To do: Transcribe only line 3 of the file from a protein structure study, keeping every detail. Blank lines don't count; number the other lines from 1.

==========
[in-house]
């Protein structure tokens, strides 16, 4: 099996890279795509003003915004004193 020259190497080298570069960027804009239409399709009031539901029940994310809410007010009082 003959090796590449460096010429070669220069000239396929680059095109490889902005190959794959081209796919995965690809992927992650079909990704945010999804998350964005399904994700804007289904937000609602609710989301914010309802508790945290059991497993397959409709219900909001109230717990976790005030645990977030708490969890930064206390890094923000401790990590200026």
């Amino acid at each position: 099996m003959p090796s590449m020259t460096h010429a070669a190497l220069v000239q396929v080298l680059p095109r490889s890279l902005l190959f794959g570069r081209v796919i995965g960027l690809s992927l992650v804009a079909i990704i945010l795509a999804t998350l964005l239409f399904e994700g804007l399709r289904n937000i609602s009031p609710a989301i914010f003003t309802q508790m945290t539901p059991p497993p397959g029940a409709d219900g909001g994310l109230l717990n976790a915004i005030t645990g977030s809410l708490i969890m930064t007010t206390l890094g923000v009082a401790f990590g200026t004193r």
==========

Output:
């Amino acid at each position: 099996m003959p090796s590449m020259t460096h010429a070669a190497l220069v000239q396929v080298l680059p095109r490889s890279l902005l190959f794959g570069r081209v796919i995965g960027l690809s992927l992650v804009a079909i990704i945010l795509a999804t998350l964005l239409f399904e994700g804007l399709r289904n937000i609602s009031p609710a989301i914010f003003t309802q508790m945290t539901p059991p497993p397959g029940a409709d219900g909001g994310l109230l717990n976790a915004i005030t645990g977030s809410l708490i969890m930064t007010t206390l890094g923000v009082a401790f990590g200026t004193r």